South Africa holds a unique position within international gambling law, becoming among the very first to address the issue in codified form: The colonial system put in place by its Dutch overseers was responsible for the drafting of laws regulating gambling in 1673. Since that time nearly 350 years ago, the control of illegal gaming in South Africa has proven to be a true struggle. As was their wont in all corners of the globe, South Africa’s colonial ruling elite began horse breeding in the mid-17th century; thoroughbred horse-breeding would begin only in the late 18th century. Events of competitive horse racing began afterward, with the country’s first officially recognized race at Cape Town’s Green Point Common in 1797.
For this inaugural race, gambling was still disallowed under the law of 1673, but it is widely assumed that a fair amount of illegal betting on the race’s outcome was going down.And like in many other colonized lands, gambling at horse tracks in South Africa was the first such gaming to be legalized. In the case of South African law, betting on horse racing was limited as to the amount of money that could be legally wagered on a given event. This legal move in the 19th century was no doubt tied in with the burgeoning local horse-breeding industry.
The gold and diamond rushes of the mid- to late-1880s in the Witwatersrand region is often cited as an example of illegal gambling gone wild, with shysters more than willing to help would-be prospectors part with their money in often crooked games – a familiar happenstance to anyone the least bit knowledgeable of the California and Alaska gold rushes.
Despite the strict Gambling Act of 1965, the 70s saw a mini boom of casino-style gambling in South Africa, as certain loopholes were exploited in various areas to allow hotels the right to host traditional-style casinos; the semi-autonomous regions of Bophuthatswana, Ciskei, Transkei and Venda were particularly notable in this regard.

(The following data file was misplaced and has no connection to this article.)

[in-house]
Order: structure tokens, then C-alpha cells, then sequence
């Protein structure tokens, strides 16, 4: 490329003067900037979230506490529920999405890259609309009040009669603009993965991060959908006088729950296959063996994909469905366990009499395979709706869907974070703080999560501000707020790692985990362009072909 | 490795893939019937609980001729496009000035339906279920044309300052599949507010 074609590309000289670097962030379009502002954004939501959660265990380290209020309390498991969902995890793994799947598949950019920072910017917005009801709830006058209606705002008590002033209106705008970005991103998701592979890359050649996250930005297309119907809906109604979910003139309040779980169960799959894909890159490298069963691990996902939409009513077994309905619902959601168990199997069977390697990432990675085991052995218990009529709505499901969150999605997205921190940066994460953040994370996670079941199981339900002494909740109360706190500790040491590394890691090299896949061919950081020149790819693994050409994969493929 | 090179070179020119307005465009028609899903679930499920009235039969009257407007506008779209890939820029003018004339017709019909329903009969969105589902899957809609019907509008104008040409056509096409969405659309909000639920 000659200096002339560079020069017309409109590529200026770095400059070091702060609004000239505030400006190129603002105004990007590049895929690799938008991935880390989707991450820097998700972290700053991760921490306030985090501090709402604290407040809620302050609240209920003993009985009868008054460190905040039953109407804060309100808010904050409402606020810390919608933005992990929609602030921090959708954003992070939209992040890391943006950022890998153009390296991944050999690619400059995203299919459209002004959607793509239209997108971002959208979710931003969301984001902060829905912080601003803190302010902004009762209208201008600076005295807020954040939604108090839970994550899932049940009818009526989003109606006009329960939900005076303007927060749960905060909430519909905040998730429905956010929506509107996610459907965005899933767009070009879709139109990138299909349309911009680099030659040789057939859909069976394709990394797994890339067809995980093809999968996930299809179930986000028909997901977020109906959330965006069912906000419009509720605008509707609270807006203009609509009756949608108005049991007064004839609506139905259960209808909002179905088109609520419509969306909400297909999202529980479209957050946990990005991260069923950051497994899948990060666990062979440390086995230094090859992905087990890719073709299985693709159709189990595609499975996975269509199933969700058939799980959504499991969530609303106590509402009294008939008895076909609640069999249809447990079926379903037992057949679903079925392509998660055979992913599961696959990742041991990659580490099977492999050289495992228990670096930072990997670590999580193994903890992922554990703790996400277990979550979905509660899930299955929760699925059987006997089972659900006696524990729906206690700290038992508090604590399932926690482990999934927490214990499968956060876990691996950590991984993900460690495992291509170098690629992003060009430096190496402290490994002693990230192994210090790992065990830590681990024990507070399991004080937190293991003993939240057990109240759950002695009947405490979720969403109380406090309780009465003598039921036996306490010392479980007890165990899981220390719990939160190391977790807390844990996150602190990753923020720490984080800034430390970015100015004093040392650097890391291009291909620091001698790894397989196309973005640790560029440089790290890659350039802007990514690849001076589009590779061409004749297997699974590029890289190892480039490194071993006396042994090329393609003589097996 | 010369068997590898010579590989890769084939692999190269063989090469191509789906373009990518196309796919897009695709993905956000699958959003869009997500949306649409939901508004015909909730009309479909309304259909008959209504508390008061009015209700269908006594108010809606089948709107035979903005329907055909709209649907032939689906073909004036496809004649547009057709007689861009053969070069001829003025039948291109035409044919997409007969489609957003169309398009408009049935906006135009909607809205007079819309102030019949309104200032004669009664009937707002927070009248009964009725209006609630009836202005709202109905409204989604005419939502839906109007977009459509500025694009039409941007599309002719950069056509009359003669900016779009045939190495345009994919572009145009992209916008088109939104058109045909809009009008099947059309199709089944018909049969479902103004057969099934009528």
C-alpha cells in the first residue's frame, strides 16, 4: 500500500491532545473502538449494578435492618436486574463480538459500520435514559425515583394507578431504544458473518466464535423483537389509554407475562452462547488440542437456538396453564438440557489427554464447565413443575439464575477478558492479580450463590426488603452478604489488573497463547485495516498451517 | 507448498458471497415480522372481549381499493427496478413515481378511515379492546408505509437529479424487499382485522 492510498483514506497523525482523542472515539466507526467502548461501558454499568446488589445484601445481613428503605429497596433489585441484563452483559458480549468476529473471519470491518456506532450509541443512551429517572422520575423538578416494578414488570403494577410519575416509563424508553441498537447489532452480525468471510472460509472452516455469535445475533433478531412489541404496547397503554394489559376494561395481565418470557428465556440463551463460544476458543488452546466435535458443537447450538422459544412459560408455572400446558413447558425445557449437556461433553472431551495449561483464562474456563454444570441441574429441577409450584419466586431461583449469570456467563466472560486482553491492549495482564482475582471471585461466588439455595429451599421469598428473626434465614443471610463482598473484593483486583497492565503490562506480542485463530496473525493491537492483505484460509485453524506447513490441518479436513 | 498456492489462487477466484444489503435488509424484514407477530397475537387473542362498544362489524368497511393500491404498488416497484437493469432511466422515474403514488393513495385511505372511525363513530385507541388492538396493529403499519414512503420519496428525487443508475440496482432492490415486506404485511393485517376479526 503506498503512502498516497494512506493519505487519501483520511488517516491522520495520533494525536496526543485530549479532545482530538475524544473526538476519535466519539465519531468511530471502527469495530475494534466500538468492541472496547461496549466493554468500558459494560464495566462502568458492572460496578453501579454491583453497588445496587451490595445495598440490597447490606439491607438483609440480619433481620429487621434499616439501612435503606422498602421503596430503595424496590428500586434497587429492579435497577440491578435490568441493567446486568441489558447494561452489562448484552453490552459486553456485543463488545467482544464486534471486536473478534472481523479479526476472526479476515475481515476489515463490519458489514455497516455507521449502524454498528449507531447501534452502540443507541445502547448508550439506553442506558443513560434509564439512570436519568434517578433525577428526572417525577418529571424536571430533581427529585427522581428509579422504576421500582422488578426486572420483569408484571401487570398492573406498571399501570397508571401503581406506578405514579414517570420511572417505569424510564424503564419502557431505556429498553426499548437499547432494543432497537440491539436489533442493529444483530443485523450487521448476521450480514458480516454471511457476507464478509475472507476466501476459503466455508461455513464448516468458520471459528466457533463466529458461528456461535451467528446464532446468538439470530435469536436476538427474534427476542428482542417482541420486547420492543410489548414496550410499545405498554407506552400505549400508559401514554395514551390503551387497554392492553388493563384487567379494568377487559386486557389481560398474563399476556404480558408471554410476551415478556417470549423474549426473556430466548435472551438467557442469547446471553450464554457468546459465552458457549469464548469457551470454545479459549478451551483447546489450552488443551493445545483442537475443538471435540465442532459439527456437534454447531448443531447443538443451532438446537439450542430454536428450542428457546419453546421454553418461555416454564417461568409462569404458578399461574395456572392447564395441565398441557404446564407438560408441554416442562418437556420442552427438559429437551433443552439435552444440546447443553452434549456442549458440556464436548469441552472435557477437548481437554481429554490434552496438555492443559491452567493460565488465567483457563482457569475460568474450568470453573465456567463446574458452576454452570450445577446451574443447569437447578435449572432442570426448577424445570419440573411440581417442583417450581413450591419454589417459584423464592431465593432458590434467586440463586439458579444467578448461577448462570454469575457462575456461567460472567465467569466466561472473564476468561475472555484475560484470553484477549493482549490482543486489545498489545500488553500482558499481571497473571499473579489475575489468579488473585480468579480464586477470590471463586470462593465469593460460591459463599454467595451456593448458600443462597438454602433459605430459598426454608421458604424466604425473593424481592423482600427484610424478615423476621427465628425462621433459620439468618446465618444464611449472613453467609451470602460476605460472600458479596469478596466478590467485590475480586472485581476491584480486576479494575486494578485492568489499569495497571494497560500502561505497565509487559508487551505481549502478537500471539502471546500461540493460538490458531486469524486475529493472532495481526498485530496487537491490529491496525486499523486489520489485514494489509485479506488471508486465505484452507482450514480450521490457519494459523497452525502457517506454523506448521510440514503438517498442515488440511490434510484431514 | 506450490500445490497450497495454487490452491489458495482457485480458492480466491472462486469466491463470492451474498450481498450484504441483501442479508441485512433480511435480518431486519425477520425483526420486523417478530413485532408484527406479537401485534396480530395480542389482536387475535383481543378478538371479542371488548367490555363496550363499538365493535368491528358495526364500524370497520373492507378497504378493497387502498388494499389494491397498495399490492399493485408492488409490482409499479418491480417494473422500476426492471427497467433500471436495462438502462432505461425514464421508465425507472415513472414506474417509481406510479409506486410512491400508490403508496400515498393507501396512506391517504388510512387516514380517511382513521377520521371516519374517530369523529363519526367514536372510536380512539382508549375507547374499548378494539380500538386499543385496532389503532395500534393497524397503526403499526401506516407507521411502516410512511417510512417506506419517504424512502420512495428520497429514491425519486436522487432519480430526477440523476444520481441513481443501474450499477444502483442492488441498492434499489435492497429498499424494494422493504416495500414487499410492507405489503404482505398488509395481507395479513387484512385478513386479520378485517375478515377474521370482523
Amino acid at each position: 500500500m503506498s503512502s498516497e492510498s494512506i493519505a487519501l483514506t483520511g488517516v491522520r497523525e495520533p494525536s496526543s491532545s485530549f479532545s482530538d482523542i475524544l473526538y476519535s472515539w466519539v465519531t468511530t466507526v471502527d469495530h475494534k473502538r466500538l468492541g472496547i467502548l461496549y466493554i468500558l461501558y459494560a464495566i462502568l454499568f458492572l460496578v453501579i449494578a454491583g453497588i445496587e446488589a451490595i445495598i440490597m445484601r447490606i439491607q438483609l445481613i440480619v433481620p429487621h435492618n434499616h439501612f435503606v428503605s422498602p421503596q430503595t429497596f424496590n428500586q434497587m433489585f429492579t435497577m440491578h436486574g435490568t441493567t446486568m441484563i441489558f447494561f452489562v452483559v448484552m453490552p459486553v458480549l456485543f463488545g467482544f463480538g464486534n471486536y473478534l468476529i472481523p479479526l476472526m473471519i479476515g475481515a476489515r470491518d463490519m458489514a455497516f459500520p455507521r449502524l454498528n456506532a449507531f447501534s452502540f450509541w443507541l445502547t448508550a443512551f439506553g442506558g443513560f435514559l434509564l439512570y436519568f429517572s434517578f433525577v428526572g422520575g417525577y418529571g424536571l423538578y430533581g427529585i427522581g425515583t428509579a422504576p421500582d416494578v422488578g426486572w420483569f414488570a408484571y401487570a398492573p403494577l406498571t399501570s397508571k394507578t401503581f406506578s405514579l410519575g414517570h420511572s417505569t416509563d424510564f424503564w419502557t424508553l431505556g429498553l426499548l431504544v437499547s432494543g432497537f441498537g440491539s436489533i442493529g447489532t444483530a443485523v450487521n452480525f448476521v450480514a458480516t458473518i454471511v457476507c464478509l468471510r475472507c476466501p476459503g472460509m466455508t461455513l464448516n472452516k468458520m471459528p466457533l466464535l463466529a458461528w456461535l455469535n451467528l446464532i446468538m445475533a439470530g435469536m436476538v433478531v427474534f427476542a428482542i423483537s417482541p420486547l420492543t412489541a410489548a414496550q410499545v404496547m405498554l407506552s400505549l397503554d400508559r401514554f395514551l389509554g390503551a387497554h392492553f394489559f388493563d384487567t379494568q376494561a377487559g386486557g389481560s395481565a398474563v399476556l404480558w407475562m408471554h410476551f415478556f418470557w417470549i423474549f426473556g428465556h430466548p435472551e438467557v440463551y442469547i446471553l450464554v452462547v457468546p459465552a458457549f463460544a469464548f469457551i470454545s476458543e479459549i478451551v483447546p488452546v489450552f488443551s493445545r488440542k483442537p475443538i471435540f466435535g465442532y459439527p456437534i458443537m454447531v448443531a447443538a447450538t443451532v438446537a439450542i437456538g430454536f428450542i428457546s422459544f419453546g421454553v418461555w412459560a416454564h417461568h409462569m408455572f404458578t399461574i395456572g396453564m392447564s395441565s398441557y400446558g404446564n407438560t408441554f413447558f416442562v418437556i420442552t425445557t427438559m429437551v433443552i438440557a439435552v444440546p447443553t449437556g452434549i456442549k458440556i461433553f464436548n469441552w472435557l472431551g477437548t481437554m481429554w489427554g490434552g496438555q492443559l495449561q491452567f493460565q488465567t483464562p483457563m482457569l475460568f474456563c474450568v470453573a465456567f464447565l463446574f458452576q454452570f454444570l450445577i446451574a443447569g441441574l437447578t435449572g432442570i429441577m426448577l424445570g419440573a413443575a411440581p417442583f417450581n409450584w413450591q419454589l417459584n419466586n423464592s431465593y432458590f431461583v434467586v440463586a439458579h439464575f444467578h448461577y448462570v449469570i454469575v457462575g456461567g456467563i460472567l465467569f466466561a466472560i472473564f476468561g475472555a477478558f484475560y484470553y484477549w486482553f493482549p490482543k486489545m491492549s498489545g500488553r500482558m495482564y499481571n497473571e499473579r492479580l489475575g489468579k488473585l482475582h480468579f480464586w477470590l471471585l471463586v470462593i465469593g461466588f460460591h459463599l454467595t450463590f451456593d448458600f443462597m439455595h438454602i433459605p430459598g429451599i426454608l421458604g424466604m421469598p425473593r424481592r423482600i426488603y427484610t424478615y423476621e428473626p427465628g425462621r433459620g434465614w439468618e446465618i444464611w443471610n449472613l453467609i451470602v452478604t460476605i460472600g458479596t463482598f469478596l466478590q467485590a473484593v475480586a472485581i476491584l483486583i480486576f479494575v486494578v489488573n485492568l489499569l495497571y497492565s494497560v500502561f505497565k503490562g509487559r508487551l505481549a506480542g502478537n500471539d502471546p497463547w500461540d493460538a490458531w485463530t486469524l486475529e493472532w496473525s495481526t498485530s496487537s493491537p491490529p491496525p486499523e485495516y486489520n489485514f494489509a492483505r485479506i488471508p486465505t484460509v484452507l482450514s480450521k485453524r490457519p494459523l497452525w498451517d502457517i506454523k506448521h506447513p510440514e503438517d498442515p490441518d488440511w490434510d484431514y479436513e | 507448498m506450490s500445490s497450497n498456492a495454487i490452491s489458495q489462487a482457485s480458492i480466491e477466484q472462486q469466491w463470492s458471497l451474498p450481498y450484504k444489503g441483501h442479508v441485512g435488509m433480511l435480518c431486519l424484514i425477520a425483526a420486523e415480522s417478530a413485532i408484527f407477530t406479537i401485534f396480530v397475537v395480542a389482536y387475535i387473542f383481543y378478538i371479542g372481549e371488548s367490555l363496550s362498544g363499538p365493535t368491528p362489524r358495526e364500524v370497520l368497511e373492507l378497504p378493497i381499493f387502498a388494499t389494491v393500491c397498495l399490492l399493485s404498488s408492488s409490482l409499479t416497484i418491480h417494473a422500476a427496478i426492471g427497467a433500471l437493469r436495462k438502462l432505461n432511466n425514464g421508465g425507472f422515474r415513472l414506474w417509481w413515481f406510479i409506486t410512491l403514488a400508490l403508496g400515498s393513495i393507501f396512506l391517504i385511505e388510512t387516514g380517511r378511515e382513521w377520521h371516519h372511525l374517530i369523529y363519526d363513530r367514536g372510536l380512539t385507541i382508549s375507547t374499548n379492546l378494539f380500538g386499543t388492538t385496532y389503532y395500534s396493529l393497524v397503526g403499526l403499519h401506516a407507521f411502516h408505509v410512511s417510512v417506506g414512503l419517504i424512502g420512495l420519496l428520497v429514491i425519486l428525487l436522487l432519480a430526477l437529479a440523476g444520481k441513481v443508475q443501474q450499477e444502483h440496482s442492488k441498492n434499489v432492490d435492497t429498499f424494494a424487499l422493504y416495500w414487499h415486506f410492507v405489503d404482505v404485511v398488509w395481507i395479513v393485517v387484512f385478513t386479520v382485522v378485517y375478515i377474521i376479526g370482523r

With this model set, however, fly-by-night operations – again running on the “fool and his money” principle – opened and closed throughout the decade and throughout the 1980s as well. At the peak of such gambling in South Africa, estimates placed the number of illegal outlets at 2,000 running at any one time, with regions such as Bophuthatswana, Ciskei and Venda essentially allowing these operations to offer gaming within the “gray economy.”
When tremendous political change came to South Africa in the 1990s and ages-old Apartheid laws were stricken from the books, gambling law was among those readily addressed by a reformed, more democratic government. The 1990s saw laws passed allowing for state licensure of gambling operations, ultimately paving the way for the National Gambling Act of 1996. At this time, the National Gaming Board was created and was soon followed by the issuance of some 40 gambling licenses, allowing said licenses’ owners to establish gaming houses in various locations throughout South Africa.